Roses arrived while I read Othello with the third-period class. The students catcalled and clapped, asked to see photos of my boyfriend. A few hugged me when the semester ended.

B invited me to live with him. He’d aced his classes, so love seemed less ruinous than he expected. Also, he disliked his roommate but couldn’t, solo, make rent.

If he’d flunked Econometrics, or Greg’s feet smelled less like Stilton—

In a banged-up Mercury, crammed with clothes and paperbacks, I drove seventeen hours to find B waiting on his building’s steps. Though we made love, the night’s specifics fade against the brightness of rising beside him and thinking, “I will always wake like this,” of later strolling through Mt. Vernon’s gardens with his hand in my back pocket, knowing every stranger we passed—every one we’d ever pass—could see that B was mine and I was his.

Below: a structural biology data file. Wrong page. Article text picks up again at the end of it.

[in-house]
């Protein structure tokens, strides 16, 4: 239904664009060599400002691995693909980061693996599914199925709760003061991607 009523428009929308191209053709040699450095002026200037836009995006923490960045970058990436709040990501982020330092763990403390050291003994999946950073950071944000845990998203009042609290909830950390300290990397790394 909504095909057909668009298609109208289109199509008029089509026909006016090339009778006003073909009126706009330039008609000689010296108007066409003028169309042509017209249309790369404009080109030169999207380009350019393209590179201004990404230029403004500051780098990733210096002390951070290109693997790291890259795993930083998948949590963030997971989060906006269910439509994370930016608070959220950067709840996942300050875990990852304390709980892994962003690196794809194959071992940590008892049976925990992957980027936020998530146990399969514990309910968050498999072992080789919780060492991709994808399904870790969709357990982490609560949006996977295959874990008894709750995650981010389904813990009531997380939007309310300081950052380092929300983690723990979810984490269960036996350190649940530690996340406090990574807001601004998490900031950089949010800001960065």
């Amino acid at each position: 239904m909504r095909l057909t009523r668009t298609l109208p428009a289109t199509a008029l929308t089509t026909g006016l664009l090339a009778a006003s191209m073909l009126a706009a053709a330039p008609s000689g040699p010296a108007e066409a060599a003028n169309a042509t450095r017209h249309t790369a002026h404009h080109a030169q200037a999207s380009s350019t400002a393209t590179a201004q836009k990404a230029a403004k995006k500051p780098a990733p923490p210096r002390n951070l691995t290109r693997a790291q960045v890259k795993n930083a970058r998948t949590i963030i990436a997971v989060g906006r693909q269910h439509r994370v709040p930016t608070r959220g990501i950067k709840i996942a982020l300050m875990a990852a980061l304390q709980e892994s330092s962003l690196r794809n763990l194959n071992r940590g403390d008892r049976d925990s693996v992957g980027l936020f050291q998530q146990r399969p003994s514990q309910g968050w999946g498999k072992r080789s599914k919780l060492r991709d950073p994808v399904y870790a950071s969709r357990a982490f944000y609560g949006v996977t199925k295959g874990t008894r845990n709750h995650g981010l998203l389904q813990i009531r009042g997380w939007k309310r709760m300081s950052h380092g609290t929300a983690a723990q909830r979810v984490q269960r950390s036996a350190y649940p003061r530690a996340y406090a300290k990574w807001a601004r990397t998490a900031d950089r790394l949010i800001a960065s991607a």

The next day, every day, B left for the library after breakfast. I sent out resumés as afternoon rain guttered down the hill beside his apartment. When B came home, stinking of beer and cigarettes, I’d murmur, “Studying hard at the bar?” “It was one drink.” After some hours not speaking, some days, we’d have sex.

“Childish,” I thought then, “to need him.” But I was a child: twenty-one, homesick, in love with a boy who’d abandoned me in a strange city to spend the days with his friends. And he was a child, afraid of failure, of returning home humiliated. Moving through my own fear, I did not see his.